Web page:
09 September 2013
My mother passed away last Thursday night. I had a great deal of time to think while I watched her slip away. Mostly I thought about her, and her life. She was born during the Depression of the 30’s, lived through a world war and raised five children, three as a single parent. With just a basic education, it was tough to make ends meet, yet she looked at life and said, “I can give up or I can go on, but I have three young children that need me, so there is no choice, I have to go on.”
14 August 2013
For the three months, bitumen has been leaking to the surface of pristine northern Alberta wetlands at an uncontrollable rate, and no one knows how to stop it. Alberta's Minister of the Environment, Diana McQueen, has made no public statement other than to say that our environmental regulations are tough. Our premier, who showed so much leadership during the flooding of southern Alberta is also noticeably absent. And now the leader of the official opposition is writing op. ed. pieces for the New York Times, telling Americans why Alberta's bitumen is their best option for energy.
No one in our own government, (or the official opposition), appears outraged by this massive and continuing spill. That this tragic leak has killed wildlife and polluted the traditional lands of several Metis and First Nations communities, rates no indignation.
Quite possibly, the ramifications of this spill are simply too dire for our government to consider. If it turns out that the seeping bitumen is a fundamental flaw in the injection process, rather than a one-off problem with an old well casing, it brings into question why leases were approved without the due diligence required to ensure our environment is sufficiently protected. Better, it seems, just to cross our fingers and hope the seeping stops. We've seen this lack of accountability over and over when it comes to holding industry to the standards Albertans agree are some of the best in the world.
While CNRL has apologized for what they have called "the incident," neither they nor the government has any idea when, (or how), the spill can be brought under control. In the meantime, our environment minister is nowhere to be found. Our premier continues to expound to fellow premiers and American politicians about our "world-class" regulatory process. Even our official opposition leader is spending her time writing pieces to the New York Times to convince Americans their own government is wrong about using Alberta's energy resources.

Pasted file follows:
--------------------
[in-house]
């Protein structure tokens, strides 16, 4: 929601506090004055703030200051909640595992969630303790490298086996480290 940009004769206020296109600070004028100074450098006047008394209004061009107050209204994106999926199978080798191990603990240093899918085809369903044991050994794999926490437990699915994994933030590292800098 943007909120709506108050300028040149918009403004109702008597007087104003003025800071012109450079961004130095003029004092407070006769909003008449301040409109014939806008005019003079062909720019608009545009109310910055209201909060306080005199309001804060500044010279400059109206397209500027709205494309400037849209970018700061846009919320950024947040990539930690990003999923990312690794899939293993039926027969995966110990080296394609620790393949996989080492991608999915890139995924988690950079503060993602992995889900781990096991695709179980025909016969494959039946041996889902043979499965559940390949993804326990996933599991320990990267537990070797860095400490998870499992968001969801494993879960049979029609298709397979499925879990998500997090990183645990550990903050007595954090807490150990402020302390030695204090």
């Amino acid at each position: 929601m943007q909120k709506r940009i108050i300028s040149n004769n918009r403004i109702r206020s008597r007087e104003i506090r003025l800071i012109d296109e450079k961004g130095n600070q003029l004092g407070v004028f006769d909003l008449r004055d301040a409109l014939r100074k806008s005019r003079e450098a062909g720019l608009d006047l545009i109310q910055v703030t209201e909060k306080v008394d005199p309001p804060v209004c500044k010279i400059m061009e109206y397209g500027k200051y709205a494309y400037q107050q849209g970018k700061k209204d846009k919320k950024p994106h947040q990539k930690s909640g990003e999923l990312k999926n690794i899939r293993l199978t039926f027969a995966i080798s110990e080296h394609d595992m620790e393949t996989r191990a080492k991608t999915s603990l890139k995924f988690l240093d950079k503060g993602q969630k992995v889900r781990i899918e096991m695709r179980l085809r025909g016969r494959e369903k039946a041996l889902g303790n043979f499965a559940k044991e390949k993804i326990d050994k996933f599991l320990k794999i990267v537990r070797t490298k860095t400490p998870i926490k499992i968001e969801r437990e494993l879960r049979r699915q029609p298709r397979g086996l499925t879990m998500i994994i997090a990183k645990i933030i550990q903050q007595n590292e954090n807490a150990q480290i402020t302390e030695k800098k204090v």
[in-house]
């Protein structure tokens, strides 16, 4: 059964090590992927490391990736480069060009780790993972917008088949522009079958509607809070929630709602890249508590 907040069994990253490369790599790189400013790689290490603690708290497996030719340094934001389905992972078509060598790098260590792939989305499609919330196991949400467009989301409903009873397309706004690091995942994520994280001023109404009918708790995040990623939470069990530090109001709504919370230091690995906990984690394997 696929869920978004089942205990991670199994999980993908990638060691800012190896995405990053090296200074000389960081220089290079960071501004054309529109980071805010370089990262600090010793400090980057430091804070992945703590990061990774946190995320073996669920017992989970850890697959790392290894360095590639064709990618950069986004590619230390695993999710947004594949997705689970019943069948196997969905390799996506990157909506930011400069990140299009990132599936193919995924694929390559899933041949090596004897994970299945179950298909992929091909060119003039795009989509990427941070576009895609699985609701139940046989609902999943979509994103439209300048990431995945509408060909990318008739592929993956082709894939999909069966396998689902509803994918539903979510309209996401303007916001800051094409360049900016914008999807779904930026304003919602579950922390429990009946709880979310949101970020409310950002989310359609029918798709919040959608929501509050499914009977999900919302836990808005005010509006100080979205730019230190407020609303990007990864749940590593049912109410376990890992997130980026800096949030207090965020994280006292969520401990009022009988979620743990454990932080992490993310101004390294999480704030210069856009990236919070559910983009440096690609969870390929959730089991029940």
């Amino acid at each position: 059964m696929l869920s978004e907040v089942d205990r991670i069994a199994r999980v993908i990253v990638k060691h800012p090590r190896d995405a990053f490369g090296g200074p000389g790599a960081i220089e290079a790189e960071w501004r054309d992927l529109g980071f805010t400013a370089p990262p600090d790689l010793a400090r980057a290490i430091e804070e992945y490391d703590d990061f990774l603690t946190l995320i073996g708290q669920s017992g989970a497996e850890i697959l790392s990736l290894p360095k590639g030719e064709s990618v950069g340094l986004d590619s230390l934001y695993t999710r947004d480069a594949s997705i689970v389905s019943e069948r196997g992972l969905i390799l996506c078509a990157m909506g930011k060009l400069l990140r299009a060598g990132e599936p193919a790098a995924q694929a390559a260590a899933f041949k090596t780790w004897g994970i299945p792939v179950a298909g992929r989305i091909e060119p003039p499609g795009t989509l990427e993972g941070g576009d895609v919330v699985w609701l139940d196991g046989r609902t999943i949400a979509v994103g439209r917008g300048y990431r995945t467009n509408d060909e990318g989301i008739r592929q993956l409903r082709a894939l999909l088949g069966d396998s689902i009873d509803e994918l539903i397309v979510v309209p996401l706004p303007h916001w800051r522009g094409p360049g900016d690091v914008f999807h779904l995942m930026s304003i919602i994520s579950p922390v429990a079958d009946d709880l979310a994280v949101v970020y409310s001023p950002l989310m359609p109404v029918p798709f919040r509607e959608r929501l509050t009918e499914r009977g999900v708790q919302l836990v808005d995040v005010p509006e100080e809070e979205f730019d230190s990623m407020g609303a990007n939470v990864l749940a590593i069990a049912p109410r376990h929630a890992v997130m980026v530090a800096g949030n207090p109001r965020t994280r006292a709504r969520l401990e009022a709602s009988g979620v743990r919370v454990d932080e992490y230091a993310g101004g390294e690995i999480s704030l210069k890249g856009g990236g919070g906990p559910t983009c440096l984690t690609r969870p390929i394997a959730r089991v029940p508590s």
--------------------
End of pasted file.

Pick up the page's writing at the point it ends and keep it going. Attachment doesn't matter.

Alberta has developed many state-of-the-art energy extraction methods. However, that becomes meaningless when our political leaders ignore disasters such as the Primrose spill while preaching about standards they have no intention of enforcing.
In the marketplace, integrity means something in the long run, and Alberta's integrity is at stake. It's time to enforce the regulations based on our values to build strong communities by building a viable, responsible and sustainable economy. That cannot be done by ignoring problems.
27 June 2013
The Alberta Party continues to ask that you give a few hours of your time when you can to the thousands of people affected by the flooding.
22 June 2013
Our beloved Alberta has been hit by devastating events in the last couple of days. The Alberta Party wishes to express its heartfelt concern for all Albertans affected by the catastrophic flooding in southern and central Alberta. We are especially saddened by the loss of life, and our condolences and thoughts go out to the loved ones of the three people who perished in the Highwood River near High River, Alberta.
09 October 2012
Someone asked me the other day whether supporting more local processing of beef and other food products would be wise public policy. What would that do the cost of food for consumers, especially those who can barely make ends meet, she wondered.
The massive recall of beef from XL Foods in southern Alberta, a plant that processes one-third of all the beef produced in Canada, and the resulting fallout – illness and damage to Alberta’s reputation as a beef producer – illustrates precisely why it would be wise to shift the balance in this province back to a system that includes smaller processors.
24 September 2012
At our September 22nd annual general meeting in Calgary it was clear that for many, the appetite for a fresher take on Alberta politics was not satisfied by the April 23rd election. Over 120 people came out to talk about the future of the Alberta Party, and to have a say in how we move forward.
In keeping with our desire for more transparency in public life, we released the results of an internal survey about our future. The results showed that just over 67% of respondents want to remain as a political party in order to provide electors with a strong, viable choice in Alberta politics. The other one-third was split between those believing we have already achieved our goal of changing the political conversation and those who believe we would have more influence by becoming a political think tank.